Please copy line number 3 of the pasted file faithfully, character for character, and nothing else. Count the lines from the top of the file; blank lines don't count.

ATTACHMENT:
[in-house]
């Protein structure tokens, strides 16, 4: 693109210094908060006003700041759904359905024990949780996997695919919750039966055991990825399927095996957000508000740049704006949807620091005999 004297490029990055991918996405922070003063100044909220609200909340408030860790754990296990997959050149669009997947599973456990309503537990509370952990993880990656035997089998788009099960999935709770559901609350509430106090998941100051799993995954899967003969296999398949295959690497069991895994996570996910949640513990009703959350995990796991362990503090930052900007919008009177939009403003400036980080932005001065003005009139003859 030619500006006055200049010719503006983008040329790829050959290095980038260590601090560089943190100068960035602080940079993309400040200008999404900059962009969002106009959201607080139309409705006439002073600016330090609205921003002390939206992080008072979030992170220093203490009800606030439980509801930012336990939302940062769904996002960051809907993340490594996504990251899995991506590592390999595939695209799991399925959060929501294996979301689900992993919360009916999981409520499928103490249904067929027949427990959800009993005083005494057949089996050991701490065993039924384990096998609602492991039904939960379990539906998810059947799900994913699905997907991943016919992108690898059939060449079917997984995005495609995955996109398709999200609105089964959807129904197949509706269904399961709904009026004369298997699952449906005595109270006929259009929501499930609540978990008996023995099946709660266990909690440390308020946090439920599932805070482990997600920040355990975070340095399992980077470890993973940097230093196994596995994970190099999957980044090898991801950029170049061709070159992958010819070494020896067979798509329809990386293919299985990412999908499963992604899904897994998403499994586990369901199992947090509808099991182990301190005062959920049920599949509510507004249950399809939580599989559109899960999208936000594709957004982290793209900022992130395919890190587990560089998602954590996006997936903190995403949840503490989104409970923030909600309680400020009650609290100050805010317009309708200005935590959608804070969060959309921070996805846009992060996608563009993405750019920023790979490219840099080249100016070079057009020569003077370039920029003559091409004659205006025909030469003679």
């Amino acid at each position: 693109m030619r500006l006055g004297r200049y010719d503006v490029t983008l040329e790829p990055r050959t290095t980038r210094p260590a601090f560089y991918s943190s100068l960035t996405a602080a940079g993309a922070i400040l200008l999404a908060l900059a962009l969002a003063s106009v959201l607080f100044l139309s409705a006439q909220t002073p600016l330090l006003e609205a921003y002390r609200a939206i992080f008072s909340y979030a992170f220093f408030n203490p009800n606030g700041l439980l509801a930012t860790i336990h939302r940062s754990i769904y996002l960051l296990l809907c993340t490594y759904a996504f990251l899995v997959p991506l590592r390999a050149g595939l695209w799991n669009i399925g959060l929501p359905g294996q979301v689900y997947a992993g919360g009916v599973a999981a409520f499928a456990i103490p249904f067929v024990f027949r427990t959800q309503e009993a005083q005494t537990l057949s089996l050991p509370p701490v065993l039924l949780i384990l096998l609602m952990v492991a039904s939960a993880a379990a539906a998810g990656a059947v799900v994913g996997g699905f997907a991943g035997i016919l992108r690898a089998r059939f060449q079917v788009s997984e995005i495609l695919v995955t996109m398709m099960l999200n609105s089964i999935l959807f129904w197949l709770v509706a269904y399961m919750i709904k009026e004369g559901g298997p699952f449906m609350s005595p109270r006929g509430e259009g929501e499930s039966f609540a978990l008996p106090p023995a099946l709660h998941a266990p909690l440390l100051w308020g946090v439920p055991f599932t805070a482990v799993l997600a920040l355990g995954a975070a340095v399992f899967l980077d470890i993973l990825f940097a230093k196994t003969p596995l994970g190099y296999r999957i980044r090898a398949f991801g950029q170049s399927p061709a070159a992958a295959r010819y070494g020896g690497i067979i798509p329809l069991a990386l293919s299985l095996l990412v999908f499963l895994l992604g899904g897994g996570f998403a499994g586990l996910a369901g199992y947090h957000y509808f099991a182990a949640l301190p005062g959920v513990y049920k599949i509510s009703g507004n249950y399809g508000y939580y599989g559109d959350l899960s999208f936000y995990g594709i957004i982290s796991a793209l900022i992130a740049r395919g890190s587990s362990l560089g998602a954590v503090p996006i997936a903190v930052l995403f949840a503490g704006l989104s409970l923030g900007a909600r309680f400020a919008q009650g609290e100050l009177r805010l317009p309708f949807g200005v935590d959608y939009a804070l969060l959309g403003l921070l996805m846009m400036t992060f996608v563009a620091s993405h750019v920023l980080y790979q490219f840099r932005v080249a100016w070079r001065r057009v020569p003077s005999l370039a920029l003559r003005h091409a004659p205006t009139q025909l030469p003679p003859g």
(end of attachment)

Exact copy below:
């Amino acid at each position: 693109m030619r500006l006055g004297r200049y010719d503006v490029t983008l040329e790829p990055r050959t290095t980038r210094p260590a601090f560089y991918s943190s100068l960035t996405a602080a940079g993309a922070i400040l200008l999404a908060l900059a962009l969002a003063s106009v959201l607080f100044l139309s409705a006439q909220t002073p600016l330090l006003e609205a921003y002390r609200a939206i992080f008072s909340y979030a992170f220093f408030n203490p009800n606030g700041l439980l509801a930012t860790i336990h939302r940062s754990i769904y996002l960051l296990l809907c993340t490594y759904a996504f990251l899995v997959p991506l590592r390999a050149g595939l695209w799991n669009i399925g959060l929501p359905g294996q979301v689900y997947a992993g919360g009916v599973a999981a409520f499928a456990i103490p249904f067929v024990f027949r427990t959800q309503e009993a005083q005494t537990l057949s089996l050991p509370p701490v065993l039924l949780i384990l096998l609602m952990v492991a039904s939960a993880a379990a539906a998810g990656a059947v799900v994913g996997g699905f997907a991943g035997i016919l992108r690898a089998r059939f060449q079917v788009s997984e995005i495609l695919v995955t996109m398709m099960l999200n609105s089964i999935l959807f129904w197949l709770v509706a269904y399961m919750i709904k009026e004369g559901g298997p699952f449906m609350s005595p109270r006929g509430e259009g929501e499930s039966f609540a978990l008996p106090p023995a099946l709660h998941a266990p909690l440390l100051w308020g946090v439920p055991f599932t805070a482990v799993l997600a920040l355990g995954a975070a340095v399992f899967l980077d470890i993973l990825f940097a230093k196994t003969p596995l994970g190099y296999r999957i980044r090898a398949f991801g950029q170049s399927p061709a070159a992958a295959r010819y070494g020896g690497i067979i798509p329809l069991a990386l293919s299985l095996l990412v999908f499963l895994l992604g899904g897994g996570f998403a499994g586990l996910a369901g199992y947090h957000y509808f099991a182990a949640l301190p005062g959920v513990y049920k599949i509510s009703g507004n249950y399809g508000y939580y599989g559109d959350l899960s999208f936000y995990g594709i957004i982290s796991a793209l900022i992130a740049r395919g890190s587990s362990l560089g998602a954590v503090p996006i997936a903190v930052l995403f949840a503490g704006l989104s409970l923030g900007a909600r309680f400020a919008q009650g609290e100050l009177r805010l317009p309708f949807g200005v935590d959608y939009a804070l969060l959309g403003l921070l996805m846009m400036t992060f996608v563009a620091s993405h750019v920023l980080y790979q490219f840099r932005v080249a100016w070079r001065r057009v020569p003077s005999l370039a920029l003559r003005h091409a004659p205006t009139q025909l030469p003679p003859g």